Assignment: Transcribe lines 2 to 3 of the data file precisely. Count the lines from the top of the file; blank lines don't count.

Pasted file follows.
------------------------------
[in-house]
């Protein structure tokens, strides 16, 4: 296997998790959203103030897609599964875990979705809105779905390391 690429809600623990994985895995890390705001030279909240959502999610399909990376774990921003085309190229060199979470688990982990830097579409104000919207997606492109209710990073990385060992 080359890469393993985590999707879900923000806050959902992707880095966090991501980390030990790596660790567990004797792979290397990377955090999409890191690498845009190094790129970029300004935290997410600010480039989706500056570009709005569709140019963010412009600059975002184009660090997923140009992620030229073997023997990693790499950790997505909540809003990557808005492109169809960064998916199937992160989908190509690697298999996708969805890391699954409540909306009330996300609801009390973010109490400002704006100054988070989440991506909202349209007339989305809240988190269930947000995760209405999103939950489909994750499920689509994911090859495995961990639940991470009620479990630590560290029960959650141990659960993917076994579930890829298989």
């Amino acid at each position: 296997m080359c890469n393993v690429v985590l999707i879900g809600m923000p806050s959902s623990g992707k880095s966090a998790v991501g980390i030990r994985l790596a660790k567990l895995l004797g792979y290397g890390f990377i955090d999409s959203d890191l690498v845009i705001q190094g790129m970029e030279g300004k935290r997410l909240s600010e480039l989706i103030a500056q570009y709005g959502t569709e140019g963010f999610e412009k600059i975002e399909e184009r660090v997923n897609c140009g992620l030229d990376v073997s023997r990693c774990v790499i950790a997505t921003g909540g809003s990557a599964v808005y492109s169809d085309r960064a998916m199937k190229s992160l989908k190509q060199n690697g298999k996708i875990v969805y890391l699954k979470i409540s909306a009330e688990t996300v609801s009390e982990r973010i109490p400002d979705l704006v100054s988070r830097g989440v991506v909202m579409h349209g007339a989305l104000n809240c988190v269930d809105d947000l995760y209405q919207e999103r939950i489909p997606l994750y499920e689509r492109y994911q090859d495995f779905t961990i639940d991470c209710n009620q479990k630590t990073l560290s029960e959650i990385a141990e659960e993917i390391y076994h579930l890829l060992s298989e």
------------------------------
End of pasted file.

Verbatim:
């Protein structure tokens, strides 16, 4: 296997998790959203103030897609599964875990979705809105779905390391 690429809600623990994985895995890390705001030279909240959502999610399909990376774990921003085309190229060199979470688990982990830097579409104000919207997606492109209710990073990385060992 080359890469393993985590999707879900923000806050959902992707880095966090991501980390030990790596660790567990004797792979290397990377955090999409890191690498845009190094790129970029300004935290997410600010480039989706500056570009709005569709140019963010412009600059975002184009660090997923140009992620030229073997023997990693790499950790997505909540809003990557808005492109169809960064998916199937992160989908190509690697298999996708969805890391699954409540909306009330996300609801009390973010109490400002704006100054988070989440991506909202349209007339989305809240988190269930947000995760209405999103939950489909994750499920689509994911090859495995961990639940991470009620479990630590560290029960959650141990659960993917076994579930890829298989």
């Amino acid at each position: 296997m080359c890469n393993v690429v985590l999707i879900g809600m923000p806050s959902s623990g992707k880095s966090a998790v991501g980390i030990r994985l790596a660790k567990l895995l004797g792979y290397g890390f990377i955090d999409s959203d890191l690498v845009i705001q190094g790129m970029e030279g300004k935290r997410l909240s600010e480039l989706i103030a500056q570009y709005g959502t569709e140019g963010f999610e412009k600059i975002e399909e184009r660090v997923n897609c140009g992620l030229d990376v073997s023997r990693c774990v790499i950790a997505t921003g909540g809003s990557a599964v808005y492109s169809d085309r960064a998916m199937k190229s992160l989908k190509q060199n690697g298999k996708i875990v969805y890391l699954k979470i409540s909306a009330e688990t996300v609801s009390e982990r973010i109490p400002d979705l704006v100054s988070r830097g989440v991506v909202m579409h349209g007339a989305l104000n809240c988190v269930d809105d947000l995760y209405q919207e999103r939950i489909p997606l994750y499920e689509r492109y994911q090859d495995f779905t961990i639940d991470c209710n009620q479990k630590t990073l560290s029960e959650i990385a141990e659960e993917i390391y076994h579930l890829l060992s298989e």